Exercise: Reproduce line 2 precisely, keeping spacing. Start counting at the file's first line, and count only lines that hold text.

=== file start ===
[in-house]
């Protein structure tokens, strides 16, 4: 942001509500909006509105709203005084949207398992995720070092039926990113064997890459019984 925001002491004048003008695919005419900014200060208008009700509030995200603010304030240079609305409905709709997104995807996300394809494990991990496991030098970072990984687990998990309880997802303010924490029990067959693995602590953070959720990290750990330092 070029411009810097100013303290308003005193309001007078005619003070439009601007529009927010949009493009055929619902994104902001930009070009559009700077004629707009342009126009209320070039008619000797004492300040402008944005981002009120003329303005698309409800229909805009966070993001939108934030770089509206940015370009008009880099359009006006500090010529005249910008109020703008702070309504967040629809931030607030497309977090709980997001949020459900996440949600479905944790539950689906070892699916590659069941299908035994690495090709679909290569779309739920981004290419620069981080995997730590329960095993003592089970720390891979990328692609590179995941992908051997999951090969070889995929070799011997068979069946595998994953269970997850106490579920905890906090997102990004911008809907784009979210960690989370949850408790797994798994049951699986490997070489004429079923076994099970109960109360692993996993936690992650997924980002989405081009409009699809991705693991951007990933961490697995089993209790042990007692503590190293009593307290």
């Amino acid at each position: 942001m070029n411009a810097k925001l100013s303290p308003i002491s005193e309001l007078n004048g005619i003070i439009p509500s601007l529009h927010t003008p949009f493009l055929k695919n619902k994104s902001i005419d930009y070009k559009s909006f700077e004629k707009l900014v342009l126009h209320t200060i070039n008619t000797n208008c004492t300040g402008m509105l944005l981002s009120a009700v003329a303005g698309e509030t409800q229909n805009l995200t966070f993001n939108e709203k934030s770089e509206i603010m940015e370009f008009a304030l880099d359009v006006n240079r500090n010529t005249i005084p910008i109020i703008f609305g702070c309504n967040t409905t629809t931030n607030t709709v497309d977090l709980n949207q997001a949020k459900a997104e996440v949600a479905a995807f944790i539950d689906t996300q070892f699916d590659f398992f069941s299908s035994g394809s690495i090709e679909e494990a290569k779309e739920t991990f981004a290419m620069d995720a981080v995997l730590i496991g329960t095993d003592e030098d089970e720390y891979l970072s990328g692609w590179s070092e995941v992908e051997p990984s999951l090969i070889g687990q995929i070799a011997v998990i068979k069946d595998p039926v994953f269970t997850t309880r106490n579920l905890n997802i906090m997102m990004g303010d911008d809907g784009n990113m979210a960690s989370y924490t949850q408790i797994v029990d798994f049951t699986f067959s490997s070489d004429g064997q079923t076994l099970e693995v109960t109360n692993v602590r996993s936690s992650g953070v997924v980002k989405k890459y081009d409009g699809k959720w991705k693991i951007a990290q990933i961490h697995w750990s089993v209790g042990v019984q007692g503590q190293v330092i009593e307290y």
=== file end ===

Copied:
């Protein structure tokens, strides 16, 4: 942001509500909006509105709203005084949207398992995720070092039926990113064997890459019984 925001002491004048003008695919005419900014200060208008009700509030995200603010304030240079609305409905709709997104995807996300394809494990991990496991030098970072990984687990998990309880997802303010924490029990067959693995602590953070959720990290750990330092 070029411009810097100013303290308003005193309001007078005619003070439009601007529009927010949009493009055929619902994104902001930009070009559009700077004629707009342009126009209320070039008619000797004492300040402008944005981002009120003329303005698309409800229909805009966070993001939108934030770089509206940015370009008009880099359009006006500090010529005249910008109020703008702070309504967040629809931030607030497309977090709980997001949020459900996440949600479905944790539950689906070892699916590659069941299908035994690495090709679909290569779309739920981004290419620069981080995997730590329960095993003592089970720390891979990328692609590179995941992908051997999951090969070889995929070799011997068979069946595998994953269970997850106490579920905890906090997102990004911008809907784009979210960690989370949850408790797994798994049951699986490997070489004429079923076994099970109960109360692993996993936690992650997924980002989405081009409009699809991705693991951007990933961490697995089993209790042990007692503590190293009593307290």